Liefde in tijden van Tinder

Everything you need to know about love, sex, technology and relationships



In 2017 Elisabeth Timmermans received a Marie Sklodowska Curie COFUND LEaDing fellowship for her research proposal “Why are you swiping? An innovative approach to study motives, expectancies and (un)successful interpersonal interactions on mobile dating apps”.


I would like to introduce you to Lisa, a 25-year old woman who is looking for a romantic partner. She downloads the mobile dating app Tinder. She swipes right on men she could imagine herself dating. She matches with Frank, but abruptly ends the conversation when Frank says he and his friends would love to hear her best joke. Not much later she matches with Leonard, who tells her he is looking for female friends; he is madly in love with his boyfriend. Lisa is worried she will never find a partner on Tinder. How can I help Lisa have more successful interactions and attain her goal?

Recently, an expanding body of literature has investigated mobile dating applications such as Tinder. The majority of these studies have explored users’ motives, self-presentation and whether they facilitate casual sex. What has not been examined, however, is the online interpersonal process (or computer-mediated communication, CMC) occurring between two individuals after they match. While online dating sites often allow for online relationship development, the use of GPS in mobile dating apps minimizes the time between an online and offline encounter, resulting in an accelerated tempo of (short-term) interactions. Yet, several studies found that only a small proportion of matches between users actually lead to an offline encounter, suggesting that these online interactions are often not that successful in generating offline encounters. This points to the importance of studying online interactions. It is worthwhile to gain more information on the online interpersonal process in order to help users have successful interaction on mobile dating applications.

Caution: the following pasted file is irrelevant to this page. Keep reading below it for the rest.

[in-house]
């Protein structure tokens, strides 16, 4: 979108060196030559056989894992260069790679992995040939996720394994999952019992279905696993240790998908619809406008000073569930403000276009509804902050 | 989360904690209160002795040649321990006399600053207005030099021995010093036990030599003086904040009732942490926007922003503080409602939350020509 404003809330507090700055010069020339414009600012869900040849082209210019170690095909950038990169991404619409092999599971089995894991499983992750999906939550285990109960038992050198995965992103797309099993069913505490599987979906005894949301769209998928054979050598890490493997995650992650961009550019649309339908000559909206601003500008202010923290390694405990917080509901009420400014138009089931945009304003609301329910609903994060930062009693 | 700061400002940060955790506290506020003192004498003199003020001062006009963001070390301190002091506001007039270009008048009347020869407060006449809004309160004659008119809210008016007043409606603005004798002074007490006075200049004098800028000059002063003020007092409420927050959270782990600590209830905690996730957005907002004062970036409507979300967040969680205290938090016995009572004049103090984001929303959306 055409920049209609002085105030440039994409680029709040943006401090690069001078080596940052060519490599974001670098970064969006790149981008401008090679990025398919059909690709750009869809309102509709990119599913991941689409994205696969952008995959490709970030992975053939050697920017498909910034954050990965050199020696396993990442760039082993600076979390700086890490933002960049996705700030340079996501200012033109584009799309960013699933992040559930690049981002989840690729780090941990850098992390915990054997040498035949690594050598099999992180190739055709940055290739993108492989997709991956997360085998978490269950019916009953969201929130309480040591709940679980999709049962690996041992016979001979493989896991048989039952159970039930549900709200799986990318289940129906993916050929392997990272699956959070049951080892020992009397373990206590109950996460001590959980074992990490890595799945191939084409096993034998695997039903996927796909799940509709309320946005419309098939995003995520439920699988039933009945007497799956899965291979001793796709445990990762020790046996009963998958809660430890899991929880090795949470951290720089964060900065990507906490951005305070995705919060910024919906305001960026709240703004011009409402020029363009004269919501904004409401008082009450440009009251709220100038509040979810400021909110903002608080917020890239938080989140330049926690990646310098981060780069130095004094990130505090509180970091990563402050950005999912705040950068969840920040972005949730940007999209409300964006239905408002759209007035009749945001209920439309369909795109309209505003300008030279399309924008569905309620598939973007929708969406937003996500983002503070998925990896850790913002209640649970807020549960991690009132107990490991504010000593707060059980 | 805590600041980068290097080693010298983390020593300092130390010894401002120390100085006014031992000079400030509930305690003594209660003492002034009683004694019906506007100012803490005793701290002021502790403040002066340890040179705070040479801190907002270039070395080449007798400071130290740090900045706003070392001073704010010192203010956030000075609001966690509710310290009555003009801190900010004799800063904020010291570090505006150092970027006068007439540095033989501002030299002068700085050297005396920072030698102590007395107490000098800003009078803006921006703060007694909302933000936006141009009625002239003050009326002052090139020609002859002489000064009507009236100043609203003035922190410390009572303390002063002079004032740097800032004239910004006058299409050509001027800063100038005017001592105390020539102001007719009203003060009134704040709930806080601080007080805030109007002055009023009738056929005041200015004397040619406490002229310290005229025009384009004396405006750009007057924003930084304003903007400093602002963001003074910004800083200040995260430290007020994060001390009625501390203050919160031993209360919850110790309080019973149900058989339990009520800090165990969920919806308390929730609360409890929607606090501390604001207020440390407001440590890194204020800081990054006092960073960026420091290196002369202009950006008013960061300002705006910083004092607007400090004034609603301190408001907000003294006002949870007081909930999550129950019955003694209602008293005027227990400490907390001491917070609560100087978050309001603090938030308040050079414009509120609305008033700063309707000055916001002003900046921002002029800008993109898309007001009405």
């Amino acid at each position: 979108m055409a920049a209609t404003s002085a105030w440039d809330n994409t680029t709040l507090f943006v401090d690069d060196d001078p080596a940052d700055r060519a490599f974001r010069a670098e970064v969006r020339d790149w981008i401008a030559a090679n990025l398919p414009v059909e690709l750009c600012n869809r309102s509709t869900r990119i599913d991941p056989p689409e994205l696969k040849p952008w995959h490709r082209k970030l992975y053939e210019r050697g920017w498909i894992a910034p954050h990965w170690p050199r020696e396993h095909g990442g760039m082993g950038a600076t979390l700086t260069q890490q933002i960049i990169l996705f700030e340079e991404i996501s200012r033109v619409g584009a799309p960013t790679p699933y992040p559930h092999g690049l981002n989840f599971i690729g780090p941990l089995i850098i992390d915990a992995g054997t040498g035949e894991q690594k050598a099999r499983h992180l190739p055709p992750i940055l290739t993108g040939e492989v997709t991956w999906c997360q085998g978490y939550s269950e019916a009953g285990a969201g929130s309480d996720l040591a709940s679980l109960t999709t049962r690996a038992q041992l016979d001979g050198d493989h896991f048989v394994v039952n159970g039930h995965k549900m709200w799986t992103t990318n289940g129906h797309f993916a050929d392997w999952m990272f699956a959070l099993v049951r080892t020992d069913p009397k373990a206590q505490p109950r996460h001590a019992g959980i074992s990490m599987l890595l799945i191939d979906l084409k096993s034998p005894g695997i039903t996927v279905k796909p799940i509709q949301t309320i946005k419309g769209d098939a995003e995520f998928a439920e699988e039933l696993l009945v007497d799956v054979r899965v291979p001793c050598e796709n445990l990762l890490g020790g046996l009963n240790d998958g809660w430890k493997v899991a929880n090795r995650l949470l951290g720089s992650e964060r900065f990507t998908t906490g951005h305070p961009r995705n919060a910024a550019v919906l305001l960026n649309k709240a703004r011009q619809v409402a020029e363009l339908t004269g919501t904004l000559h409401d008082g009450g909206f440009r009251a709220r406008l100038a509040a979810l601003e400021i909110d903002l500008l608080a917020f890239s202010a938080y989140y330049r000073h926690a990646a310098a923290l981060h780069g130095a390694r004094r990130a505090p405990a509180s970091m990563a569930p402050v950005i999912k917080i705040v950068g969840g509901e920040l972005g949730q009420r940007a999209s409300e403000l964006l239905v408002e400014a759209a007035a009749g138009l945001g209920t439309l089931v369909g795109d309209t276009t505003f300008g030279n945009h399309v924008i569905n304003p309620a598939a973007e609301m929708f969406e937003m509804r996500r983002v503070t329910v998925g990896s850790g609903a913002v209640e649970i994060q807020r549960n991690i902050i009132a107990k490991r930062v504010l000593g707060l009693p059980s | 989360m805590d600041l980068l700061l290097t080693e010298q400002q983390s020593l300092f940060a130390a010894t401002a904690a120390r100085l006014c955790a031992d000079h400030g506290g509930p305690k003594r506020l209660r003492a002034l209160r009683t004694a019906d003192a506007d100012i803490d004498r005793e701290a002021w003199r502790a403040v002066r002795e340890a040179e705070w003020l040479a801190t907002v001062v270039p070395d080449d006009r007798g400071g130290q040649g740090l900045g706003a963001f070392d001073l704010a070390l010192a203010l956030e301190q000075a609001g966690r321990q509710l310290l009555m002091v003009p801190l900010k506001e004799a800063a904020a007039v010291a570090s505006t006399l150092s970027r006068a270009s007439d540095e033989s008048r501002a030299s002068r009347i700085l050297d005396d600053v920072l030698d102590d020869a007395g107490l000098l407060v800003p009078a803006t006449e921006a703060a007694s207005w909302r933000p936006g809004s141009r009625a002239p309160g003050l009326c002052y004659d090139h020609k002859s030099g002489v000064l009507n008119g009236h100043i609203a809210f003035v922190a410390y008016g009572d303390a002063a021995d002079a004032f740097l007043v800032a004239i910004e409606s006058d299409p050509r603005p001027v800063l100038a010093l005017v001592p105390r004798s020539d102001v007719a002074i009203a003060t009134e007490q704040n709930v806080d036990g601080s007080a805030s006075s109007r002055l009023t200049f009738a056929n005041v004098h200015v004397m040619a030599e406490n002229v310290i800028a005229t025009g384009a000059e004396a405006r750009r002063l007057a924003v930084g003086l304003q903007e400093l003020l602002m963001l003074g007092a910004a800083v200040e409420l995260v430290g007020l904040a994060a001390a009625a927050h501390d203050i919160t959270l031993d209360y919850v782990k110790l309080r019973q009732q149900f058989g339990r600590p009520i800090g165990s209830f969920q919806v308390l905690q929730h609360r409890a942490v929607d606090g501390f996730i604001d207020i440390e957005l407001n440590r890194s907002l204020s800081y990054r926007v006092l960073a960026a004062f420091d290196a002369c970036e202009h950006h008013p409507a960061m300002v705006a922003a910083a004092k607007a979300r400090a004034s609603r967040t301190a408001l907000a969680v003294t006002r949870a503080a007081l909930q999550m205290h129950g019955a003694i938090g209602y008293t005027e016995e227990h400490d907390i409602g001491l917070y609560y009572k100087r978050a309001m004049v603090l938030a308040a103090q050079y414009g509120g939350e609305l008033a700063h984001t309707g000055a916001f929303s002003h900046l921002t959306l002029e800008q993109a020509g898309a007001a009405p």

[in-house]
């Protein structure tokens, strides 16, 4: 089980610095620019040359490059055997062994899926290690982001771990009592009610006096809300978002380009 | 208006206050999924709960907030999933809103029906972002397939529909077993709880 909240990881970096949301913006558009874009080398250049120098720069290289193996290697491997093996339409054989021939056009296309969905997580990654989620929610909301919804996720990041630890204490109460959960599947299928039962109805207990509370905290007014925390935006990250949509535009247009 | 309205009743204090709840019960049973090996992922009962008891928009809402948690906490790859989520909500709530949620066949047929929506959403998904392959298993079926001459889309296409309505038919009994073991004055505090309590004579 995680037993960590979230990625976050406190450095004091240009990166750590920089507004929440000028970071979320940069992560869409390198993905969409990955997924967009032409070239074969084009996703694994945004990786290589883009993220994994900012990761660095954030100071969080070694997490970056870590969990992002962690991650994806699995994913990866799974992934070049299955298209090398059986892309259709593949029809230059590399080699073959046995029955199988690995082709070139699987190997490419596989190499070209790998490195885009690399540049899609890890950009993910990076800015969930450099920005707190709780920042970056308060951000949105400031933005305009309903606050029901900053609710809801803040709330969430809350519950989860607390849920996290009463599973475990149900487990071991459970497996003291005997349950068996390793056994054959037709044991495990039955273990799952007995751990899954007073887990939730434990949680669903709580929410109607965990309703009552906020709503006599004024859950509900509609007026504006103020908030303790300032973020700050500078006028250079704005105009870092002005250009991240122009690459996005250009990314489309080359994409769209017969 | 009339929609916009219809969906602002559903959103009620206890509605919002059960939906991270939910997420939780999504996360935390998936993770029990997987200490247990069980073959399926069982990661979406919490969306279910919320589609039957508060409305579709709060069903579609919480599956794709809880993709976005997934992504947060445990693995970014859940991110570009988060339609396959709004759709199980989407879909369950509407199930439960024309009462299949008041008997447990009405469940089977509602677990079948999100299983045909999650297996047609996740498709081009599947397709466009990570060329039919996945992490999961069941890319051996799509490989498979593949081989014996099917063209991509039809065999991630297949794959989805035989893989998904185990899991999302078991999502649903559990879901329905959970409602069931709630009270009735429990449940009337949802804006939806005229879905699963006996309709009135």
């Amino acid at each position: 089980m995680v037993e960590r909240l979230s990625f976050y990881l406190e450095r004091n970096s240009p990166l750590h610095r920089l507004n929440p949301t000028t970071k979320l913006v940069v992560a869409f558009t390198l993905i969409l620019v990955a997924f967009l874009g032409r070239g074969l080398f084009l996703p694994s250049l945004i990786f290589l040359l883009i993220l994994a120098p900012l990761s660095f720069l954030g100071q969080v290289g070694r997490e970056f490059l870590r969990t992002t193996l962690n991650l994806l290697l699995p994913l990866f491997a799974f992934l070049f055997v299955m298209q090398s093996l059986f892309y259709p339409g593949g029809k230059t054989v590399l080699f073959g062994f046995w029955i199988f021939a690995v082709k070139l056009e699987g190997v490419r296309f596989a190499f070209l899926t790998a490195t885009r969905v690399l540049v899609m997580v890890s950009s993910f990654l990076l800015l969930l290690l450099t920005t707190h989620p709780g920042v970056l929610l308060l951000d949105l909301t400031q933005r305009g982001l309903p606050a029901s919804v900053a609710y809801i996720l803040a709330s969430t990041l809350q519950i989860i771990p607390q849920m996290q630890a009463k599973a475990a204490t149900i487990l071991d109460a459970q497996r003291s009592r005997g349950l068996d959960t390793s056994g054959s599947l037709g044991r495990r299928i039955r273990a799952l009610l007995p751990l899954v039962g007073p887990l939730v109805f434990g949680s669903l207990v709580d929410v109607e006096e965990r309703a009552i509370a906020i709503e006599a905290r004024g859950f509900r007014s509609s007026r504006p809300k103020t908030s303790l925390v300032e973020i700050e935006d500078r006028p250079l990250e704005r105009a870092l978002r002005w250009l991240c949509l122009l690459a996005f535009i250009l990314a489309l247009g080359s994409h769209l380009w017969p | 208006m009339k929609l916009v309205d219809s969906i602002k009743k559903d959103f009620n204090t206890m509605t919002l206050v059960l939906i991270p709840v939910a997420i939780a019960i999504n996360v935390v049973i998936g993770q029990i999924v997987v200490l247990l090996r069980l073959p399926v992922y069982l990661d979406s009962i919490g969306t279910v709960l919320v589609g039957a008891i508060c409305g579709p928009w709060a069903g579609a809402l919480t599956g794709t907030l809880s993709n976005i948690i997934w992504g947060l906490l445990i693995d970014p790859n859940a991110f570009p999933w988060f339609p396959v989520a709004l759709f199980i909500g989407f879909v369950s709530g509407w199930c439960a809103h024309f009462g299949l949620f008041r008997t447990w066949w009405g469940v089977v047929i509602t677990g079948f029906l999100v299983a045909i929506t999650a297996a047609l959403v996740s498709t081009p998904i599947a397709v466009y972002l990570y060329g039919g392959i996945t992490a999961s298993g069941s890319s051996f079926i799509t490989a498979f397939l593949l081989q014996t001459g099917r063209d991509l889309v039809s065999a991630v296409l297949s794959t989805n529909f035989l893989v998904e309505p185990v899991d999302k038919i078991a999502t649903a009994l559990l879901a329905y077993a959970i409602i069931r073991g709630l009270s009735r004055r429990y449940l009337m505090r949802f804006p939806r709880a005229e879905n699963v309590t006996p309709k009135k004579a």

In October 2013 I started my Ph.D. at the KU Leuven under the supervision of Prof. dr. Jan Van den Bulck and Dr. Elien de Caluwé. In the second year of my Ph.D. I did a research stay at Purdue University (Indiana, USA). In September 2017, I successfully defended my dissertation.


Due to large societal changes, such as the detrimental increase in divorce rates and the increase in partner choice, young adults have become cautious about commitment. As more and more people become aware that relationships do not last forever, they are more likely to invest in themselves and quit relationships that no longer offer mutual satisfaction or personal growth. Casual sex gives young adults the opportunity to connect with and fully explore potential partners, resulting in contemporary dating practices that generally involve a high amount of sexual activity between dating partners before they move on to any form of commitment or exclusivity. Additionally, many aspects of people’s sexual lives in Western cultures are now mediated, meaning they are made into symbolic content by using technological and institutional tools for communication. Consequently, some researchers have argued that the visibility of media representations of sex and new technology that enable new forms of sexual encounters are partly responsible for changing the committed nature of intimacy to a more casual one.